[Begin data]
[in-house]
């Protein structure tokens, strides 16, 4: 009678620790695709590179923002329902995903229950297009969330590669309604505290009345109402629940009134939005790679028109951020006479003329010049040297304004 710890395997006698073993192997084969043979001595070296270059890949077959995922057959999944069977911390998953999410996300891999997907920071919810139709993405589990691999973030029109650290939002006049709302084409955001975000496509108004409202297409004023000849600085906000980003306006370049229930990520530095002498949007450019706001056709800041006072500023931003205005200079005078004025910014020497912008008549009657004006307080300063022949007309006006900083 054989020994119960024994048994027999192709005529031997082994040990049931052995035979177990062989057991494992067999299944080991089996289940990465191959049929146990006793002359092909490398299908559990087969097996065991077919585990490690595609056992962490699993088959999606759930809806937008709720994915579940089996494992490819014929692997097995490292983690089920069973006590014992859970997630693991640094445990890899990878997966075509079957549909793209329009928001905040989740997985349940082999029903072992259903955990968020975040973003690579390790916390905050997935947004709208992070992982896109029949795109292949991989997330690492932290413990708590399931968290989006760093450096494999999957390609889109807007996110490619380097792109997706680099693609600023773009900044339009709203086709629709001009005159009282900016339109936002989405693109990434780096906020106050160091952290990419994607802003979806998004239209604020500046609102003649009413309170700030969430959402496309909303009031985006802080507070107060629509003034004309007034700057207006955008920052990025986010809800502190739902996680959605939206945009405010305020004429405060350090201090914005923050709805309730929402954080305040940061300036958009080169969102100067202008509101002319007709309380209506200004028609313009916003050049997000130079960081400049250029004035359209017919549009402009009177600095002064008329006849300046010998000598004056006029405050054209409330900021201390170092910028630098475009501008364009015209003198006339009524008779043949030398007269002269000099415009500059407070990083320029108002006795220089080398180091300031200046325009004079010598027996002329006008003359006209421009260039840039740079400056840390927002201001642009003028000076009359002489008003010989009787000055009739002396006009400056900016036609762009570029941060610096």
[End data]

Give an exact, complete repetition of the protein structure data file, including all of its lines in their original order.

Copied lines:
[in-house]
């Protein structure tokens, strides 16, 4: 009678620790695709590179923002329902995903229950297009969330590669309604505290009345109402629940009134939005790679028109951020006479003329010049040297304004 710890395997006698073993192997084969043979001595070296270059890949077959995922057959999944069977911390998953999410996300891999997907920071919810139709993405589990691999973030029109650290939002006049709302084409955001975000496509108004409202297409004023000849600085906000980003306006370049229930990520530095002498949007450019706001056709800041006072500023931003205005200079005078004025910014020497912008008549009657004006307080300063022949007309006006900083 054989020994119960024994048994027999192709005529031997082994040990049931052995035979177990062989057991494992067999299944080991089996289940990465191959049929146990006793002359092909490398299908559990087969097996065991077919585990490690595609056992962490699993088959999606759930809806937008709720994915579940089996494992490819014929692997097995490292983690089920069973006590014992859970997630693991640094445990890899990878997966075509079957549909793209329009928001905040989740997985349940082999029903072992259903955990968020975040973003690579390790916390905050997935947004709208992070992982896109029949795109292949991989997330690492932290413990708590399931968290989006760093450096494999999957390609889109807007996110490619380097792109997706680099693609600023773009900044339009709203086709629709001009005159009282900016339109936002989405693109990434780096906020106050160091952290990419994607802003979806998004239209604020500046609102003649009413309170700030969430959402496309909303009031985006802080507070107060629509003034004309007034700057207006955008920052990025986010809800502190739902996680959605939206945009405010305020004429405060350090201090914005923050709805309730929402954080305040940061300036958009080169969102100067202008509101002319007709309380209506200004028609313009916003050049997000130079960081400049250029004035359209017919549009402009009177600095002064008329006849300046010998000598004056006029405050054209409330900021201390170092910028630098475009501008364009015209003198006339009524008779043949030398007269002269000099415009500059407070990083320029108002006795220089080398180091300031200046325009004079010598027996002329006008003359006209421009260039840039740079400056840390927002201001642009003028000076009359002489008003010989009787000055009739002396006009400056900016036609762009570029941060610096």